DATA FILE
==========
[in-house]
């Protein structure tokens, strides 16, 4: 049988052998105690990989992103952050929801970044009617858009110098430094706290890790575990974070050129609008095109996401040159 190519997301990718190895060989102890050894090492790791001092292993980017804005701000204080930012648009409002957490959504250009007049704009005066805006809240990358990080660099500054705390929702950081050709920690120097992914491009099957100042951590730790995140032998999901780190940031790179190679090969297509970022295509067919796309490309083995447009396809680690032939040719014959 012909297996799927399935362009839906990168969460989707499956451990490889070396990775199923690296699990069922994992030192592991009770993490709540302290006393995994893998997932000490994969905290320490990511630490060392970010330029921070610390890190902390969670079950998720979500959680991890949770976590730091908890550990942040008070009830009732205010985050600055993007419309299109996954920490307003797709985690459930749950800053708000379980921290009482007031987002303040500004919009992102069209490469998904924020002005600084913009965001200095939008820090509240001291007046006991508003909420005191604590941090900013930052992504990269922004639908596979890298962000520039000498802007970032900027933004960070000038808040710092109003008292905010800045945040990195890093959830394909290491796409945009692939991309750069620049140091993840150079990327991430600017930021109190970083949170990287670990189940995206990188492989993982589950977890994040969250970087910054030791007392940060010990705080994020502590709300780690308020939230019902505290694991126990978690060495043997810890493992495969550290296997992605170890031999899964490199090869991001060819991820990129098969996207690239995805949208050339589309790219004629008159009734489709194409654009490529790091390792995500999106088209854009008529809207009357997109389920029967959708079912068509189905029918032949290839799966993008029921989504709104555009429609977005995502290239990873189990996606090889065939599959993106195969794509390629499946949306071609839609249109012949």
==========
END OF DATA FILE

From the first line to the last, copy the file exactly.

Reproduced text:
[in-house]
């Protein structure tokens, strides 16, 4: 049988052998105690990989992103952050929801970044009617858009110098430094706290890790575990974070050129609008095109996401040159 190519997301990718190895060989102890050894090492790791001092292993980017804005701000204080930012648009409002957490959504250009007049704009005066805006809240990358990080660099500054705390929702950081050709920690120097992914491009099957100042951590730790995140032998999901780190940031790179190679090969297509970022295509067919796309490309083995447009396809680690032939040719014959 012909297996799927399935362009839906990168969460989707499956451990490889070396990775199923690296699990069922994992030192592991009770993490709540302290006393995994893998997932000490994969905290320490990511630490060392970010330029921070610390890190902390969670079950998720979500959680991890949770976590730091908890550990942040008070009830009732205010985050600055993007419309299109996954920490307003797709985690459930749950800053708000379980921290009482007031987002303040500004919009992102069209490469998904924020002005600084913009965001200095939008820090509240001291007046006991508003909420005191604590941090900013930052992504990269922004639908596979890298962000520039000498802007970032900027933004960070000038808040710092109003008292905010800045945040990195890093959830394909290491796409945009692939991309750069620049140091993840150079990327991430600017930021109190970083949170990287670990189940995206990188492989993982589950977890994040969250970087910054030791007392940060010990705080994020502590709300780690308020939230019902505290694991126990978690060495043997810890493992495969550290296997992605170890031999899964490199090869991001060819991820990129098969996207690239995805949208050339589309790219004629008159009734489709194409654009490529790091390792995500999106088209854009008529809207009357997109389920029967959708079912068509189905029918032949290839799966993008029921989504709104555009429609977005995502290239990873189990996606090889065939599959993106195969794509390629499946949306071609839609249109012949």